Aren't these words the greatest promise you could ever make to those that have come and gone before us? To not let the richness and exuberance of your life slip away in vain? I think it is a notable, worthy commitment.
Mom, I'm thinking about you today and what you'd wish for me in this life. What would you have done differently had you known you'd depart so soon? Were there things you would have said that you withheld? Would you have loved differently? Taken more trips? Chosen a different career? What would you have created, inspired, started, experienced?
And what would all of our deceased loved ones wish for us from afar? If they could pay one last visit, give us one last contribution, what words of advice might they impart over a cup of coffee?
I think about my cousin Angelo who passed away at 42 years old on Oct. 11, 2011. I visited him days before he passed while he was at Lenox Hill hospital in Upper East Side of Manhattan. I'll never forget the look in his eyes as I held his hand at his bedside.
Several weeks before that, when he just learned of his terminal diagnosis, we stood on a rooftop of his Brooklyn Heights apartment, overlooking the city. He confided in me, sharing through trembling tears, that he was afraid. But he was so grateful to have received and experienced the love of his long time partner, Michael. He was overcome with the beauty of sharing his soul with another for so long. Of feeling known, understood, and loved. When we leave this earth, I believe it's those connections that never dissipate. They transcend time and generations. Long after breath leaves our bodies, the sense of love still remains. And now I'll interrupt this story with a Mumford interjection: Where you invest your love, you invest your life. Yes, I just threw in a Mumford quote right der.
But the point is, I'll never forget the expression on Angelo's face as he overlooked the beauty of Manhattan while reflecting on his greatest love - terrified to face death but overcome with gratitude for what it afforded him.
Death has been on my mind more than ever lately. But not in a morbid way. It has lost its sense of morbidity since you passed six years ago, Mom. Instead, it has ushered in seasons, waves, of supreme awakening. A blindfold has been removed, probing me to seek out certain truths, relentlessly ask certain questions like, "What do you really take with you after you breathe your last breath?" What will stand the test of time, what is your life's legacy, what are the memories you will leave with others? No, now death comes as more of a curious, fascination and appreciation and I often wonder how, we, the living, can make sense of it all.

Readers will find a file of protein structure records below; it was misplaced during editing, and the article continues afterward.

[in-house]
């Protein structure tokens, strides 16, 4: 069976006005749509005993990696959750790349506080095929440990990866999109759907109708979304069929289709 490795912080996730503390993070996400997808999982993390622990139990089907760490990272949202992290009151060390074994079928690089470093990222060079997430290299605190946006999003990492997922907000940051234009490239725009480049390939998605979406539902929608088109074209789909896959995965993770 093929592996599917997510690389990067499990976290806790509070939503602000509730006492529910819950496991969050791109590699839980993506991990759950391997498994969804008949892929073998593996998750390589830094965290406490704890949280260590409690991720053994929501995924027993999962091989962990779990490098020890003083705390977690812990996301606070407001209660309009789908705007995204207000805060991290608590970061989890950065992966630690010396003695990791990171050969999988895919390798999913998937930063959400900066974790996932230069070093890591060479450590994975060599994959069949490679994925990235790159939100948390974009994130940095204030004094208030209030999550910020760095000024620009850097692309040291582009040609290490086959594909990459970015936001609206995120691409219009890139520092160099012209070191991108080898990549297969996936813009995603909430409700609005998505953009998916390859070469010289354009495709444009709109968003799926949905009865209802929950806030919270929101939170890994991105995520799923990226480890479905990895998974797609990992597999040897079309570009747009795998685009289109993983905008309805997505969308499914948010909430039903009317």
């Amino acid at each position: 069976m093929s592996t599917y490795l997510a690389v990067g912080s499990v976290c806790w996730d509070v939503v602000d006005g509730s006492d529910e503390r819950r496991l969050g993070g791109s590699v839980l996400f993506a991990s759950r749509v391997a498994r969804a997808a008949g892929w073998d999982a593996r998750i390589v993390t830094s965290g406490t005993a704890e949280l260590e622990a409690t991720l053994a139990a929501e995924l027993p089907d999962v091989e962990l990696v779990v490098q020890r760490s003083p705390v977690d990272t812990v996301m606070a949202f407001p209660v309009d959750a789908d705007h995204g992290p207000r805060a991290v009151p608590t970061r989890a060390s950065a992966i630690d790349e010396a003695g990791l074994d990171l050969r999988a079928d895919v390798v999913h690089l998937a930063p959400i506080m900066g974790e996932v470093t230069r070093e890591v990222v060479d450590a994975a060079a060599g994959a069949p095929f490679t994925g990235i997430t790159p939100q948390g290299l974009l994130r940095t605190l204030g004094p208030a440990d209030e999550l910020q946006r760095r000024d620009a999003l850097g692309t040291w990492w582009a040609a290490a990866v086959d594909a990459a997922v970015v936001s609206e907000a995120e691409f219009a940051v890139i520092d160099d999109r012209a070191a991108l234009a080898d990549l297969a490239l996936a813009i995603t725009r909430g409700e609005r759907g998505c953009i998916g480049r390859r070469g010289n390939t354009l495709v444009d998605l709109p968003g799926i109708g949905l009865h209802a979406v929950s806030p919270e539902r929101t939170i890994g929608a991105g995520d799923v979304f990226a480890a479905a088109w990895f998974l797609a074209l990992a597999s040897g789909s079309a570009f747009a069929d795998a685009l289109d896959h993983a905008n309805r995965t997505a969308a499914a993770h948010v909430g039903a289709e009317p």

This is not to say that I'm fearless or ready to go at any moment - this is merely an account of a transformation that has occurred within me due to this personal experience, through losing you. Sometimes it reveals itself in subtle intuitions and other times, it rears its head as a tumultuous, magnetic force resulting in serious life changes. Nonetheless, it has changed me. And I've learned to listen. Before your death, I was comfortably numb. There's a reason that Pink Floyd song has a cult like following, as my brother Kyle has pointed out to me. It resonates with the masses. I never want to feel that comfortable and stagnant again. I want to feel alllllll the feelings, from the heights of revelry to the depths of despair. The greater the pain and acceptance of it - when I give in to letting it shape me for the better - the greater the growth. The greater the awakening and unveiling.
"So go out and live real good and I promise you'll get beat up real hard. But, in a little while after you're dead, you'll be rotted away anyway. It's not gonna matter if you have a few scars. It will matter if you didn't live." - Rich Mullins
Death has given me life. It has saved me. And for that, I respect it, appreciate it, and never underestimate it's severity.
It has brought me to my knees, shattered old ways of being, and caused me to rebuild my life with intention.
Mom, at the very least, I promise you I will live.